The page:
KG: Yes, [he's still Marvel Boy]. Or at least that's what other people call him. He's more ambivalent on being called Marvel Boy. He'd rather be Noh-Varr. Hence, "Drop The Boy." To put your mind at rest, Andrew, his pants are very tight.
CA: We don't have a lot of sexy men who are deliberately sexy in comics. It's very important.
JM: We've long had a problem in comics where the women are "sexy" (in a sexist fashion) and the men aren't. Time to redress the balance. And there's a big difference between sexist and sexy.
KG: No matter what Spinal Tap think. I mean, that opening with Kate does objectify Marvel Boy. It's Kate's perspective. It's all about that gaze. Before the Skrulls attack, we're on the bed with her. The chunk of that whole scene is about her response to him, so we can do that. However, this is all in service of story. It's not just, "Ass shot, now" We think we can make comics sexier.
JM: I think we're very keen on it being a sex-positive comic in that sense.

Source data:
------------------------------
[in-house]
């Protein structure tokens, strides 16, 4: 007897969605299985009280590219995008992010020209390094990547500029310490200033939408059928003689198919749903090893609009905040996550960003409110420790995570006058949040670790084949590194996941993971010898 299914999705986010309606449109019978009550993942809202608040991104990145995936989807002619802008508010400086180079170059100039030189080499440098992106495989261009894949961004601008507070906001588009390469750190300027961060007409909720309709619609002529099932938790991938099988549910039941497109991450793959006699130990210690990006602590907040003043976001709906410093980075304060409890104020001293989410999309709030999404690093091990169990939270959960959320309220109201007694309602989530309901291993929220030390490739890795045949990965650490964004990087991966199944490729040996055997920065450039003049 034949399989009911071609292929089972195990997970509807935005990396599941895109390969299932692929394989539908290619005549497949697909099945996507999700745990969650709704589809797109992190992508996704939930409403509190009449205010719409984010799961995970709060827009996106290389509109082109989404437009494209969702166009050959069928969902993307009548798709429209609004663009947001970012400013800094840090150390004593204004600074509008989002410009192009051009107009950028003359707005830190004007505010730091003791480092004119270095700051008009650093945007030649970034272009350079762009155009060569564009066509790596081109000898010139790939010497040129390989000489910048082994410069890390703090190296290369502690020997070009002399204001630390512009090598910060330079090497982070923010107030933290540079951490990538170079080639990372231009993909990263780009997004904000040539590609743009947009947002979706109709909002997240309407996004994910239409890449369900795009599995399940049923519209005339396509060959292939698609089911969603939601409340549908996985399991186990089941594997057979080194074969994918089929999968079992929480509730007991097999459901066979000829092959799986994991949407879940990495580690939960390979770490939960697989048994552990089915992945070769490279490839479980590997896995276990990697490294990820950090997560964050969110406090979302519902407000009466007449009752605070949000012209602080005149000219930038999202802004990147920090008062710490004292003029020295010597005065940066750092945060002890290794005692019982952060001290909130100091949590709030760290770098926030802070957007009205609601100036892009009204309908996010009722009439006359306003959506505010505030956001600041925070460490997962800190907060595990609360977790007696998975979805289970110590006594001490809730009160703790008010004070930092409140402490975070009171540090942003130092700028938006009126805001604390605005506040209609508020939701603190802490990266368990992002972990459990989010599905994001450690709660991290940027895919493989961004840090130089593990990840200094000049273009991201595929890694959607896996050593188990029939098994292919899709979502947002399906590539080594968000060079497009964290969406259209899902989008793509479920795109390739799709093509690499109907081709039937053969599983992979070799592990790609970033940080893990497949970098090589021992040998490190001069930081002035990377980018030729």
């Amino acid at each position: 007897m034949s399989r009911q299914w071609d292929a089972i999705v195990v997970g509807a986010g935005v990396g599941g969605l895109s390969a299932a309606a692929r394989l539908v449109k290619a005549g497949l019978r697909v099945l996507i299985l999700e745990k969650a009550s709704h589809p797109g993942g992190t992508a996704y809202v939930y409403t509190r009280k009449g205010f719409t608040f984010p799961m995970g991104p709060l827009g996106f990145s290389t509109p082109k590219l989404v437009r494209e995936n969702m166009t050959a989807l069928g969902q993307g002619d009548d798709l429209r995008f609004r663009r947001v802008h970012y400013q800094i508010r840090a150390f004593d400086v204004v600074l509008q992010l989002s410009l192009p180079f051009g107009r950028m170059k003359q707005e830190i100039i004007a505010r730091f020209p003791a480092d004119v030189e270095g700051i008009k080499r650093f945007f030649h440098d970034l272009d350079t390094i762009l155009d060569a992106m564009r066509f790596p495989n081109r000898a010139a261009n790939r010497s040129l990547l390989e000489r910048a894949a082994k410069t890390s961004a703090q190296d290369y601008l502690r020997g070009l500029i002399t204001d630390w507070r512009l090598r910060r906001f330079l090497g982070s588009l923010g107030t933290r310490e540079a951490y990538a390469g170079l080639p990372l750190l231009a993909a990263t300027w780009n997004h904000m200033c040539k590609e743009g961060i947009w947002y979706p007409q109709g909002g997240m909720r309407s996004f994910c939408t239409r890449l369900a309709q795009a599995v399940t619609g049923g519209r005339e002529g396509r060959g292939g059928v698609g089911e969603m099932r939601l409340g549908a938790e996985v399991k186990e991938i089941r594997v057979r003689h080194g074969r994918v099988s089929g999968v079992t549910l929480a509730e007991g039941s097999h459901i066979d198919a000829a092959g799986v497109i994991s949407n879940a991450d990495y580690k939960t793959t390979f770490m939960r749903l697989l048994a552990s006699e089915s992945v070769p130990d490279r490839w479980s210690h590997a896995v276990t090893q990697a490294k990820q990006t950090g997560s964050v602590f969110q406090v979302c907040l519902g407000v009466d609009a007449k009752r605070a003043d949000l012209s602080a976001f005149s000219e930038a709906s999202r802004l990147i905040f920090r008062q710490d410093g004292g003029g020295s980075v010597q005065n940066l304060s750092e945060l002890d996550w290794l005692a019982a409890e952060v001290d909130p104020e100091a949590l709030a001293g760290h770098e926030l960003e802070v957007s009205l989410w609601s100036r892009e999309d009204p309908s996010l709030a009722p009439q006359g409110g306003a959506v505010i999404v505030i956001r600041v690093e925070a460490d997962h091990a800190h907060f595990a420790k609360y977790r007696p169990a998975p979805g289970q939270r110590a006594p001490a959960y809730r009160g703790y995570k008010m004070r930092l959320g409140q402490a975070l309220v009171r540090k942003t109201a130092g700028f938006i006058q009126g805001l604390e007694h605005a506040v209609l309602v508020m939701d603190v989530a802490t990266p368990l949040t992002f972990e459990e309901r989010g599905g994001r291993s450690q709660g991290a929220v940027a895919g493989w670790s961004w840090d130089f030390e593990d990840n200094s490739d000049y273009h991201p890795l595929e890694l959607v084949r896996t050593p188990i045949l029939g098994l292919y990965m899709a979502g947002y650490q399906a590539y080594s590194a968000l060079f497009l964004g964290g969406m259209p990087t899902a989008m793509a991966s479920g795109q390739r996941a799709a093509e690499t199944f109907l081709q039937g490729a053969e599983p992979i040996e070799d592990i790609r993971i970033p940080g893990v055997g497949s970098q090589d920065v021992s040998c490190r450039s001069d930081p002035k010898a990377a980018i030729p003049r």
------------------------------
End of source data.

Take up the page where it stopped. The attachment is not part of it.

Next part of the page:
CA: And I like that when he's dancing in his underwear he doesn't seem to have a sense of, "I am being sexy," but there's also no insecurity, no, "this is silly."
KG: That's it entirely. And silly and human is sexy. Being comfortable in your own skin is sexy.
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CA: Does it come up at all that you have two Kree on your team? That there's a relationship of sorts there? (Hulkling is half-Kree; Marvel Boy is full Kree.)
KG: The fact they're both Kree is certainly in the mix. I'm actually getting in touch with the specifics of Noh-Varr's Kree-ness. But I do like the fact they're both there. And it's particularly relevant regarding those Skrulls who turned up. They're basically the equivalent of the Skrull Kill Krew for Kree. Except not with the abbreviation, obv.